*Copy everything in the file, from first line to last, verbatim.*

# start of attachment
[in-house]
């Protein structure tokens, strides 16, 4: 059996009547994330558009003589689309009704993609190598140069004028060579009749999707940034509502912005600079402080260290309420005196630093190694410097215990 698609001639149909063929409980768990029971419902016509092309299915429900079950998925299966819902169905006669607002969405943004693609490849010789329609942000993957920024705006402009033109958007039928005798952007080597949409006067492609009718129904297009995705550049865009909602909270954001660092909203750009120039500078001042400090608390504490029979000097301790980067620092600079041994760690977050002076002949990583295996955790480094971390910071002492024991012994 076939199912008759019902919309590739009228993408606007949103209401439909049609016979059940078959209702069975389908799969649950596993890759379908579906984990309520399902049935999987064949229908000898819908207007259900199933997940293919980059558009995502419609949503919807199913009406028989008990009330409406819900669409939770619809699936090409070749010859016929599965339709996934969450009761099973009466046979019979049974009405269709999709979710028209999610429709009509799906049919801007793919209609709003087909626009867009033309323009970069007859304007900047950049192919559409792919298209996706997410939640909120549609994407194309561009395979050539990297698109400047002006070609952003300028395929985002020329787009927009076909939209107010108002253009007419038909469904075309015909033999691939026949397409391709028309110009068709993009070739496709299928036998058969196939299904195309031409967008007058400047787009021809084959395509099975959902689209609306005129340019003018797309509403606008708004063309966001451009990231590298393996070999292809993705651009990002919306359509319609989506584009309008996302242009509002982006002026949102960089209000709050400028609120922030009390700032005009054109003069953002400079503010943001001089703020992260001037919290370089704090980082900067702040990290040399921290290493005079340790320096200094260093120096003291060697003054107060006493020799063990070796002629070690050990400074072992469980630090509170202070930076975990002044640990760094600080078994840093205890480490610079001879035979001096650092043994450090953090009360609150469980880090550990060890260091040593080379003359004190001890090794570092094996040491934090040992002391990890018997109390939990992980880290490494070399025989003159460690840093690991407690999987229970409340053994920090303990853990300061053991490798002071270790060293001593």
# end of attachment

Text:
[in-house]
């Protein structure tokens, strides 16, 4: 059996009547994330558009003589689309009704993609190598140069004028060579009749999707940034509502912005600079402080260290309420005196630093190694410097215990 698609001639149909063929409980768990029971419902016509092309299915429900079950998925299966819902169905006669607002969405943004693609490849010789329609942000993957920024705006402009033109958007039928005798952007080597949409006067492609009718129904297009995705550049865009909602909270954001660092909203750009120039500078001042400090608390504490029979000097301790980067620092600079041994760690977050002076002949990583295996955790480094971390910071002492024991012994 076939199912008759019902919309590739009228993408606007949103209401439909049609016979059940078959209702069975389908799969649950596993890759379908579906984990309520399902049935999987064949229908000898819908207007259900199933997940293919980059558009995502419609949503919807199913009406028989008990009330409406819900669409939770619809699936090409070749010859016929599965339709996934969450009761099973009466046979019979049974009405269709999709979710028209999610429709009509799906049919801007793919209609709003087909626009867009033309323009970069007859304007900047950049192919559409792919298209996706997410939640909120549609994407194309561009395979050539990297698109400047002006070609952003300028395929985002020329787009927009076909939209107010108002253009007419038909469904075309015909033999691939026949397409391709028309110009068709993009070739496709299928036998058969196939299904195309031409967008007058400047787009021809084959395509099975959902689209609306005129340019003018797309509403606008708004063309966001451009990231590298393996070999292809993705651009990002919306359509319609989506584009309008996302242009509002982006002026949102960089209000709050400028609120922030009390700032005009054109003069953002400079503010943001001089703020992260001037919290370089704090980082900067702040990290040399921290290493005079340790320096200094260093120096003291060697003054107060006493020799063990070796002629070690050990400074072992469980630090509170202070930076975990002044640990760094600080078994840093205890480490610079001879035979001096650092043994450090953090009360609150469980880090550990060890260091040593080379003359004190001890090794570092094996040491934090040992002391990890018997109390939990992980880290490494070399025989003159460690840093690991407690999987229970409340053994920090303990853990300061053991490798002071270790060293001593």